Wether it’s taking video for a client, youtube content, capturing your next adventure, or you just want to have more control with your camera and make better films, getting to know these settings in manual mode will level up your skill when you’re on your next shoot.

Grab your camera and let’s get started!

If you liked this class be sure to check out these:
Camera Basics 1
Camera Basics 2
Camera Basics 3
Cinematic Settings to get better video

Check out the gear I use here:

Music, Deep Dive by Ikson

Meet Your Teacher

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John Anderson

Filmmaker - Creator


John is an outdoor adventure enthusiast. Since as long as he can remember he’s wanted to film and create. He enjoys making short films, capturing creative perspectives and making fun outdoor recreation videos on YouTube. When he’s not behind the camera he enjoys drawing and adventuring.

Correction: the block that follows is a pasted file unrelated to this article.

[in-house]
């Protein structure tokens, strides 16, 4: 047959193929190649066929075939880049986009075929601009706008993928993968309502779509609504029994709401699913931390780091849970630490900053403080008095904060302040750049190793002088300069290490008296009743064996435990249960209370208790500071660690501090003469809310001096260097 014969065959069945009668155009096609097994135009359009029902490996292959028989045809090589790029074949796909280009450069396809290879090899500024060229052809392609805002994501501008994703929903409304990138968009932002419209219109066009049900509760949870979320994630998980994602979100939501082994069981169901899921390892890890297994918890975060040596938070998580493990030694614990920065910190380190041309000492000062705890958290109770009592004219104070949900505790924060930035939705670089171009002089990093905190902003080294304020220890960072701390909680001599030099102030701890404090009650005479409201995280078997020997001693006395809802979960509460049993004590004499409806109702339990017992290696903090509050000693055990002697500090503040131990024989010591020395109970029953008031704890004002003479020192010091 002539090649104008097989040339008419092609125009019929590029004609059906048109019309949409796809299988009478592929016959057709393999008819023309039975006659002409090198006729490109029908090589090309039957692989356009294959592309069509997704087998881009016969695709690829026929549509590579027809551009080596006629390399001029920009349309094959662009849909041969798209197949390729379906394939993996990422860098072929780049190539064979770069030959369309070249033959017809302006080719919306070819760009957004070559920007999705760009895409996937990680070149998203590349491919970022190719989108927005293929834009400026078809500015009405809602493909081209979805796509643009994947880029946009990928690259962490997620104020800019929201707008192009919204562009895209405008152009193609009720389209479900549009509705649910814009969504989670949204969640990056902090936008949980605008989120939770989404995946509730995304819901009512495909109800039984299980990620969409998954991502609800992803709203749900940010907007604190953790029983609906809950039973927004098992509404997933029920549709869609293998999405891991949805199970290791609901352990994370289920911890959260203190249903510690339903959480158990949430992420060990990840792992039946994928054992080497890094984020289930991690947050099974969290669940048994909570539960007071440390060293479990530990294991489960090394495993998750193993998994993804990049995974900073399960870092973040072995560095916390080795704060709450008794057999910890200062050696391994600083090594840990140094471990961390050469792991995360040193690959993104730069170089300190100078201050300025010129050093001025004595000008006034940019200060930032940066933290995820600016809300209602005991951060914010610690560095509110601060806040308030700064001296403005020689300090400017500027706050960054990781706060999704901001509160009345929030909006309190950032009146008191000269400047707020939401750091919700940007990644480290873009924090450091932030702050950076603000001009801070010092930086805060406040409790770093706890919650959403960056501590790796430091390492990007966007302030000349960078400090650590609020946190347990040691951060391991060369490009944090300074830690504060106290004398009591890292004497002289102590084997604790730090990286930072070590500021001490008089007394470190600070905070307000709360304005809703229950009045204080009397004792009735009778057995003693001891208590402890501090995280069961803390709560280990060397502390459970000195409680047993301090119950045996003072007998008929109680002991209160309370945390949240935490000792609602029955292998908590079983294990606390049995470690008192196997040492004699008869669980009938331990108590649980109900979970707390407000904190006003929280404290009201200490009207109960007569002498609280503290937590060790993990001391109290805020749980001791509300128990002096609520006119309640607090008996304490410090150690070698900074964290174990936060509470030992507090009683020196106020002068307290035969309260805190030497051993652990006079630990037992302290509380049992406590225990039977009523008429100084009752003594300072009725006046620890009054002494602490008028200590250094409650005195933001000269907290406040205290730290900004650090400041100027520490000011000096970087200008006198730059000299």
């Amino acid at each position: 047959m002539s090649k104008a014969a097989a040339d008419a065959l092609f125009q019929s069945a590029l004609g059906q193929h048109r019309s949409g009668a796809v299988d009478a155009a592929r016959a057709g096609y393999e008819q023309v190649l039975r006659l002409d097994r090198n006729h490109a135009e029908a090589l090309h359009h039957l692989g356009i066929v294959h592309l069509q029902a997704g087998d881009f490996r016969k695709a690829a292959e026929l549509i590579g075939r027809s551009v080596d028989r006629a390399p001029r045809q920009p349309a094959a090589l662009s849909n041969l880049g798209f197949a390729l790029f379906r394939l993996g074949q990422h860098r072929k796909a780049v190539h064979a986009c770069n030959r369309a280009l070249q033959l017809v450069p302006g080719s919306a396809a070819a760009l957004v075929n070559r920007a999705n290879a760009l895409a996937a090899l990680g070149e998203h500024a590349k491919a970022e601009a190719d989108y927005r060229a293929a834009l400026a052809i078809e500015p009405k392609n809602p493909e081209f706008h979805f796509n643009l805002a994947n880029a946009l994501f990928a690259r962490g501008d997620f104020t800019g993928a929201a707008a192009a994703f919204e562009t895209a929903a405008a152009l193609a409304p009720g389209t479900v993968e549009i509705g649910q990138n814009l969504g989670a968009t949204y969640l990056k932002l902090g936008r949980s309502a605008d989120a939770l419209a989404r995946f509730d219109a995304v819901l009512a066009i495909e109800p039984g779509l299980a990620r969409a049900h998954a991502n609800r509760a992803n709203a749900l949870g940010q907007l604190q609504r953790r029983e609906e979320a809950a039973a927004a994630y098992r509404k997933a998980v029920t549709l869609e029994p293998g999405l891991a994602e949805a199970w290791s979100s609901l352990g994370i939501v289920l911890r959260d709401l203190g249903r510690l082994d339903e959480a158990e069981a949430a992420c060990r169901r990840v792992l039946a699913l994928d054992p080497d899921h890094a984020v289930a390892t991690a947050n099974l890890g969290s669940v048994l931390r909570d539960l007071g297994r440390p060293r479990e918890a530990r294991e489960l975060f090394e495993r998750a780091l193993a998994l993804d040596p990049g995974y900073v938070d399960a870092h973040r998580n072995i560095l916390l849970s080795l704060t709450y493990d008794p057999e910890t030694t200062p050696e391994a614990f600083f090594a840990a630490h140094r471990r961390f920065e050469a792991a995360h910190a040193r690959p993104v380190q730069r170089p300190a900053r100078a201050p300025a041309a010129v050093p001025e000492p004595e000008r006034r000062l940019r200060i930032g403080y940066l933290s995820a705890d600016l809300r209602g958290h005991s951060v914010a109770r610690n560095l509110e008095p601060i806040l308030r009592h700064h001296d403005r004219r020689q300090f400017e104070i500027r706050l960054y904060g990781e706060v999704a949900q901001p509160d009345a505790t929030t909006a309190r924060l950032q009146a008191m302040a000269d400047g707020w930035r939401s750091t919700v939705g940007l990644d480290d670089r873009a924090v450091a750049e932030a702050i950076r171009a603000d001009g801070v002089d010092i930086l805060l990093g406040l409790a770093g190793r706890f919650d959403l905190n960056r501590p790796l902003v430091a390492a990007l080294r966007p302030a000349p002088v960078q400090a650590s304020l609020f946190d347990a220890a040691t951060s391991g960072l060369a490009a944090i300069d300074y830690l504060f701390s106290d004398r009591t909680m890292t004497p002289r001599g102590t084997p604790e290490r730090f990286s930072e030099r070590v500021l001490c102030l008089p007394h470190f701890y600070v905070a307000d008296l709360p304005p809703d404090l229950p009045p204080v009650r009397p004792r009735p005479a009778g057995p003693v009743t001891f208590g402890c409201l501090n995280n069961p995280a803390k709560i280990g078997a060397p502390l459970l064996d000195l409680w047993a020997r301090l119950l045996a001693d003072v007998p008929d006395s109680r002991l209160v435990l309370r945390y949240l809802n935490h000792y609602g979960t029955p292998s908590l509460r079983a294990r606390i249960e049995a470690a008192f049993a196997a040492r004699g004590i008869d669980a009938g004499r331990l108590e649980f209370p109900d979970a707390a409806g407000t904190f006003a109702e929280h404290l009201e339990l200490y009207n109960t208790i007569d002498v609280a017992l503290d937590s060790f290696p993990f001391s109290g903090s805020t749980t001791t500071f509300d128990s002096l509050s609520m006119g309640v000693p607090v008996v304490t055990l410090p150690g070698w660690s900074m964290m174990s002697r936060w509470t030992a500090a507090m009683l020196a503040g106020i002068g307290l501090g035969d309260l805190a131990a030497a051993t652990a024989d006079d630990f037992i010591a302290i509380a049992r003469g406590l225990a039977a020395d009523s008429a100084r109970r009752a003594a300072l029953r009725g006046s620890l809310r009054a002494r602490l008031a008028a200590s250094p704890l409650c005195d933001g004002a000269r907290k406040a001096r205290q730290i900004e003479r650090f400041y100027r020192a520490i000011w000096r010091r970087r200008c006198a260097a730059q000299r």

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1. The Best Settings for Video Intro: Hey guys, welcome back. In this class we're going to learn how to get started filming. Well, you can just switch your camera on and start shooting if you want your footage to look more natural to the eye and get that cinematic look. There are some things that you need to know. We're going to cover what settings to use for the smoothest looking footage, how to adjust for the brightness of a scene as well as white balance, color profiles and why you should shoot in a log format for the best results. We're going to learn how to set your camera up to get the best looking footage and get you out making films. So grab your camera and let's get started. 2. Switching to Manual Mode: To get the best control over the settings in our movies for the best looking footage will need to switch the camera from auto movie recording to manual movie recording. Here on this MOSFET, that setting is right here. It shows in auto mode that the shutter speed and aperture are automatically set. So we want more control over these settings to get the most unnatural looking footage to the eye. So we're going to switch this to manual. Here we can set the shutter speed, the aperture, and adjust our ISO. On the US are here on auto mode. You'll see that you can set the movie recording size and adjust audio levels and set the stabilization in the auto mode to get more control over the settings, switch to manual. Here I've set mine to the first custom shooting mode. I'll give you a little tip on that at the end. But here we can set our shutter speed, aperture, and ISO. So we want to get control of more settings over our cameras. 3. What is Frame Rate?: First off, we want to set our recording size and pick the frame rate. So you'll pick whether you want to shoot in for K 1080 or 720, depending on the options you have on your camera, then you'll see you in each of those settings. There's other number. So let's take a second and explain the frames per second. What is frame rate? Frame rate is the series of images that flow together to create a video like the old real movies. They had a real with a bunch of images on it. And when they played them past the projector light, you'd see a moving picture. Frame rate of 24 shows 24 frames per second. So each of those little frames, and it's going by the camera, you have 24 and 24 is the most natural frame rate for motion. What that means for us on our DSLR or mirrorless camera, is our cameras taking 24 frames per second or 50 frames per second, depending on the setting we chose to get the best looking footage, your shutter speed has to be double of what your frame rate is. This is called the 180 degree shutter rule. So if you're shooting in 24 frames per second, then you need to have your shutter speed at 48 or the closest equivalent for shooting at 30 frames per second, then your shutter speed needs to be 60. The reason being, if you were to put your shutter speed lower, it would look all jittery or stuttering in your footage. And if you went too high, it would look more dreamy or blurred looking. Keeping the shutter speed at double the frame rate will get the Christmas footage. So in filming, when your frame rate and your shutter speed are set and you need to brighten or darken the image. You can't change the brightness of the footage, like you can't in manual photography was your shutter speed because you need to keep that Chris footage and filming. Our shutter speed has to stay double. Our frame rate is. So you'll need to adjust your aperture ISO or get an ND filter to adjust for the brightness in the scene. And we'll get into more tips on shutter speed in the next section. 4. Shutter Speed: In this section we're gonna go over normal speed versus low motion. So if you went to shoot real-time footage for the best and natural looking motion blur, then we're going to set our frame rate to 24 or 25 frames per second. This is the most pleasing to the eye look you can get. Main part of your footage will be shot in real time. Also, action shots can be shot and 25 frames per second. Most movies will be shot in 24 frames per second, or the closest equivalent. For slow motion footage, you're going to set that to 50 or 60 frames per second, or even 120. So we're going to select that and then we're going to double our shutter speed here. Keeping that 180 degree rule. Slow motion shots like bureau clips that introduce a scene, action scenes or scenes that you want to show emotion or feeling could be shot in a slow-motion frame rate. Now that we have our shutter speed set, we can adjust for the lighting in our scene with our other settings, aperture and ISO. When shooting slow motion, you'll have to use a lower aperture to let more light in or bump that ISO up to get more light in your scene. 5. Aperture ISO, & ND Filters: To adjust the lighting in your scene. Once you have your frame rate and your shutter speed set, you'll use the aperture or ISO, much like in manual photography, at 25 FPS, our camera is letting more light in. So we'll need to adjust our scene darker. And there are a few ways to do that. Aperture effects to things and filming. It can adjust the light and it can also adjust the depth of field. The depth of field is how much of the scene is in focus. You need to know what depth of field to shoot you're filming for landscapes and city scenes. You may want to have more of that scene in focus. So you will set to a higher f-stop. Most times you will probably want to have a shallower depth of field to isolate that subject or object you're filming and draw less attention to what's happening in the background. I like to shoot in 2.8, which is the lowest this lens will go. And that allows me to get a nice blurry background with less distractions so the viewer can focus on the character. So you'll see with higher aperture here, more of the background is in focus. You'll notice the sunrise right there. They're going to be a lot more crisp. So that's great for landscape videography. If you want to get the whole scene in focus. Now if I crank this aperture back down, just to get me in focus here, you'll see the sun is more blurred out there in the background, the same as with manual photography. You can adjust your F stop here for the depth of field and your videos. So with a lower F-stop, you'll isolate and get more bokeh with blurring the background and a higher f-stop. You will keep more of the whole scene in focus, which again, like with our photography, will have to adjust the ISO to help lighten or darken the scene to even out the brightness on our video here. So first you will set the shutter speed that needs to stay at double of what the frame rate is that you're shooting in. The next set, the aperture for the depth of field you want in your footage. Then to help adjust for extra light when you're shooting in the day time, you'll need to adjust your ISO lower or use something like an ND filter which acts sort of like sunglasses for your lens. So if you're shooting out in the daylight and ND filter will allow you to keep shooting in the bright sun without the highlights being blown out. And when shooting 25 frames per second. And you have a low aperture lens like this, 2.8, which I'm using here, does lets more light in and you want to use an ND filter to compensate for that extra light. In lower light indoors or nighttime, you won't need to use an ND filter and you can just bump the ISO up to light in the scene. Just remember you want to keep your ISO as low as you can. Because the more ISO you're adding, the more noise or grain you'll get in your footage. 6. White Balance, Picture Profiles & LOG: In this section, we're going to cover the look of your footage. You want it to be able to edit your footage to your style. So that has been these settings commit, white balance, picture profiles, and log format. Let's go over the white balance real quick here. When filming, you can just switch that to the auto white balance setting. And the cameras just kinda do the adjusting for you or where you can switch to daylight if you're outdoors cloudy, if it's cloudy in noisy, can switch the tungsten or fluorescent light depending on the lights in the room. Or you can switch to the Kelvin scale that we went over and camera Basics Part 3, just be sure to adjust that according to the location you're in. For the most quality in your videos and for editing later on, you'll want to switch to the log profile. And if your camera has it, now this captures more details and highlights and the shadows. You'll notice that it looks very flat or dull, boring looking. Now, you're probably wondering why you'd want to switch to that flat and boring setting or the auto one which looks okay, all ready. Now let's talk about color profiles. This fits in with the log format. Filming in the auto color profile is shooting with predetermined color profile settings. Which is great if you don't want to do a little extra editing, but you can't customize it to your preference. Shooting in auto doesn't give you the liberty to edit your video to your style and auto. You may notice the highlights are blown out and the shadows are darker when you're trying to edit your footage. But if you switch to filming in log, you can edit the footage in your own style with your own coloring and contrast. And you have more details in the footage to start with. And you'll just add that contrast and clearing back into the footage, but with your own touch or style. If your camera doesn't have a log profile like this in 50, you can fake that look by changing the picture style to a neutral or user-defined setting. And drop the contrast and sharpness all the way down. And this will capture more of the highlights and shadows and give you more details to work with later in post. 7. Setting Custom Shooting Modes: Remember in the beginning when I switched my camera to the first customer shooting mode. Well, let me show you how to set this up. This will save you time when you went to switch between shooting real-time shots, too slow motion shots. Here in the mode selection, we have three that we can set here in our custom shooting modes, I like to have the first one is set to 25 frames per second. For my normal filming. I can just grab my camera and start shooting. Then on the second one I have set for slow motion. It is set to 50 frames per second. I can just switch between the two depending on the footage that I'm shooting at the moment. To set these will set all the settings. We wanted to save this custom shooting mode at frame rate and shutter speed, aperture and ISO. Then we're gonna go into the menu settings here under custom shooting mode, C1, C2, C3. Then we're going to select register settings and saves everything that we just set on the camera. So far, slow motion, we're going to change our frame rate that's going into 50 and our shutter speed. Now, keeping that 180 shutter rule, we're gonna put this up to 100. I'll leave the aperture and the ISO the same. Then go into the settings and register these settings as number two. Now when I want to shoot some B-roll to put in my movie, I can just switch this real quick here and get to shooting. 8. Get Out and Shoot a Film: All right, you're ready to go start filming. You've got your framework, set your white bonds in your color profiles picked out, you're ready to go. I hope you found this class helpful in leveling up your footage, getting your camera settings dialed in. Now get out there, practice and shoot a short film with your camera. If you haven't already, be sure to check out my other classes on camera basics, helping you to get better in your photography learning all about your camera. Part one, we've figured out all these buttons and functions, what they do to help you get more experienced and more efficient with your camera. In part two, we go over the basics of manual photography, and this will help you hear in your filming as well, knowing what each of those settings do. In part three, we go over the white balance picture profiles and more to help you get the best image out of your camera. Thanks for watching and I'll see you guys in the next class.